Six Nations: Opening loss still rankles Ireland
Schmidt is happy to get a response but it doesn't make up for slump in Scotland
For all the fun in the Roman sun, the defeat to Scotland lingered in Irish minds. This should have been step two on a journey towards a Grand Slam and the fact that it's not devalued the record points total and everything that came with it.
It was instructive that Joe Schmidt kept Conor Murray on for so long despite the need for Kieran Marmion to gain experience, while Ian Keatley's late introduction came on the wing. The coach wanted to buttress his side's points total for the endgame in just over a month's time.
Six points from two games and a points differential of +48 leaves Ireland looking in a reasonably healthy position despite their loss, but watching England grind their way past Wales only served as a reminder that what we saw in Rome was not a contest.
The reality for Ireland is that they need two more wins and at least one try-scoring bonus to keep pace with England ahead of their final-day battle with the champions in Dublin.
The visit of France in two weeks' time will give us a better barometer of where this team stands. Certainly, they responded to their disappointing display in Edinburgh with a fast start and from the moment Simon Zebo dominated the first aerial collision to claim Murray's box-kick, the tone was set.
Against Scotland, they arrived late to the ground and never caught up on themselves. Afterwards their coach questioned their mental fragility, but despite losing their captain Rory Best to a stomach bug on the morning of the game, the players tore into their task.
A similarly sluggish start in any of the remaining games is likely to leave Schmidt's side without a hope of winning a third title in four campaigns and the coach is hopeful they continue to meet the standard they set from the off.
"It's the standard the players want," Schmidt said of the start.
"You have a look at our start against Australia, our start against the All Blacks in Chicago, even our start, as much as the All Blacks scored early in the Aviva, I thought in the next 10 minutes we really put them under pressure. So I think we crossed the line twice in the next 10 minutes after they scored a try, so as far as starts are concerned, it's unusual for us.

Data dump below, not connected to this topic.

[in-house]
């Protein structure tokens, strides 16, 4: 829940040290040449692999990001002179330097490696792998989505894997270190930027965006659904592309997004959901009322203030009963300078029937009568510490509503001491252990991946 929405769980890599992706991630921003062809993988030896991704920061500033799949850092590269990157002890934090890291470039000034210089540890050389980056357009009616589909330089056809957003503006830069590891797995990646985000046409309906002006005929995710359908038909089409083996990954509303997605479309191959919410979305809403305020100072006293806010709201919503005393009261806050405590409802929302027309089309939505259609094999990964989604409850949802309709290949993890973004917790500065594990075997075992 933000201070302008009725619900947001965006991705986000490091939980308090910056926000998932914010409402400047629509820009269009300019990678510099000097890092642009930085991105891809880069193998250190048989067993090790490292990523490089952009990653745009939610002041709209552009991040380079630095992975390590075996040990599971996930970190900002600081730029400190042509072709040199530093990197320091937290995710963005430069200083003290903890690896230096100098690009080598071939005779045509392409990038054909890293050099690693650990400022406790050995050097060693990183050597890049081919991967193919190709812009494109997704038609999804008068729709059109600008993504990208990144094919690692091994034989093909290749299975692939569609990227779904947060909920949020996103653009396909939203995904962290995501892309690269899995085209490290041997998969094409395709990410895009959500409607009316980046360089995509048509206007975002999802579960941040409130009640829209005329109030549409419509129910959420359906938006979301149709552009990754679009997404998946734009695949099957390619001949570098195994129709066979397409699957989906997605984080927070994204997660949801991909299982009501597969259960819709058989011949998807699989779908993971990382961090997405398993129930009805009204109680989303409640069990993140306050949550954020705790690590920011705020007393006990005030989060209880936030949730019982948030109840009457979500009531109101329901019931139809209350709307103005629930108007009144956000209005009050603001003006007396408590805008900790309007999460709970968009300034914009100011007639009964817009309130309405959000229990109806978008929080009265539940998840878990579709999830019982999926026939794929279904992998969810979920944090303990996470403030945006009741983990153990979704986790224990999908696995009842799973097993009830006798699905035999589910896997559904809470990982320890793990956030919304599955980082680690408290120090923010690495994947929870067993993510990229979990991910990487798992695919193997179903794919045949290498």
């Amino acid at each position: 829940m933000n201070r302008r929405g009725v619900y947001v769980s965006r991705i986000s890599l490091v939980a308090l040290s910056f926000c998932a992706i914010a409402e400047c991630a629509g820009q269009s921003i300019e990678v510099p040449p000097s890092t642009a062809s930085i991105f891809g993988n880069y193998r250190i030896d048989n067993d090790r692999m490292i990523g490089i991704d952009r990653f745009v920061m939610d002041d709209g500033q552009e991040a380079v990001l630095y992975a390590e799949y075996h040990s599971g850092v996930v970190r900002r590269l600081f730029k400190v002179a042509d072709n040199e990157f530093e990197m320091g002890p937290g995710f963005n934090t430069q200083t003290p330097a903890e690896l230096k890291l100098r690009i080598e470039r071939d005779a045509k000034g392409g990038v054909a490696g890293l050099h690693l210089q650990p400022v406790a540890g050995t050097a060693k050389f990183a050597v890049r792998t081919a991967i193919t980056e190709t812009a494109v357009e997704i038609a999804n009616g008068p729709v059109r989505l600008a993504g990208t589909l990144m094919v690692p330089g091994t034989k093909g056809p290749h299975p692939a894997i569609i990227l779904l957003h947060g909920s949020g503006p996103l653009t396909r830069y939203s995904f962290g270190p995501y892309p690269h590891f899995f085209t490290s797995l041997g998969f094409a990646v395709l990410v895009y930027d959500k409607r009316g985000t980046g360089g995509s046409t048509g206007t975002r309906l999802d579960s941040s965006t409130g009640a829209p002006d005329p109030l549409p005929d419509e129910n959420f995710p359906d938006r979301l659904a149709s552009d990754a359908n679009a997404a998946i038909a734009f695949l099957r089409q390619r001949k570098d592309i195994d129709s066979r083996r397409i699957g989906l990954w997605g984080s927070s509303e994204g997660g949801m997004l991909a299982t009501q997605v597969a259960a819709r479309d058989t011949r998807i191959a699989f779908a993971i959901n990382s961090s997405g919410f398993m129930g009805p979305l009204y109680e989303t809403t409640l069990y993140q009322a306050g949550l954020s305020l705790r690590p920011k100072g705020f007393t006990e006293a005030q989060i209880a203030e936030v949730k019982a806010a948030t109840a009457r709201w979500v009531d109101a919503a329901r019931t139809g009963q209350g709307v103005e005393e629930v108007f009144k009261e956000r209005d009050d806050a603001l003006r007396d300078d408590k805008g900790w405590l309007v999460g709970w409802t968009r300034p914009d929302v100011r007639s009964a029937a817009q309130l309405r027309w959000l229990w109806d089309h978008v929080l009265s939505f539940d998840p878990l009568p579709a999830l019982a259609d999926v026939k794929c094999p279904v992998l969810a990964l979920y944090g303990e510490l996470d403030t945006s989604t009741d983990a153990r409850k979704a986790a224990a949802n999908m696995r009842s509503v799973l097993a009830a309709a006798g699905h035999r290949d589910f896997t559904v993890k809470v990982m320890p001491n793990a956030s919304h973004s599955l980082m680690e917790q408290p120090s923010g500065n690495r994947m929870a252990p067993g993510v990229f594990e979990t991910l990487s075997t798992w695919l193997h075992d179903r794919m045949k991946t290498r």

"We touched upon a few things during the week to make sure guys were ready and they hit the ground running.
"But the Championship is a little bit different. There is a little bit of pressure that you don't quite get in the November Series.
"Knowing that there's points up for grabs can just cause guys to get a little bit spooked and we have a number in their first or second Championship that don't quite have that experience.
"Hopefully they'll build a bit of confidence and appreciate they can live up to these big matches."
For all that Schmidt cut a far more relaxed figure than he had in the build-up to the game when he refused to let go of the impact the short delay had had on his players in Edinburgh, the sight of his players running in nine tries didn't wash away the bitter taste of last week's under-performance.
"It (the loss) is always going to rattle around, just because there are things that are always a concern that they might pop up again," he said.
"I don't think progress is linear, there are different things. It's a bit like tuning a car, you might tinker with this part of it and this part over here that doesn't quite function as a result."
The paucity of the opposition helped, but Ireland took to their task in far better fashion than they had a week previously and unleashed the potential of their ground-and-pound back-row.
In total, CJ Stander, Sean O'Brien and Jamie Heaslip carried the ball 53 times between them for a total of 143 metres. Peter O'Mahony is fit again and his inclusion would give the back-row a more balanced look, but it is impossible to ignore those numbers.
Stander is hardly going to be dropped after his hat-trick, while O'Brien is the best player in the squad and Heaslip was outstanding as skipper.
If Andy Farrell made improvements to the rearguard, we were never going to find out in Rome. The line-speed was better, but Guy Noves' enormous ball-carriers and pair of Fijian wingers will offer a different challenge.
Still, Ireland remain in the hunt ahead of their return to the Aviva Stadium in 11 days' time. There are no more soft touches - it's all Championship rugby from here on in.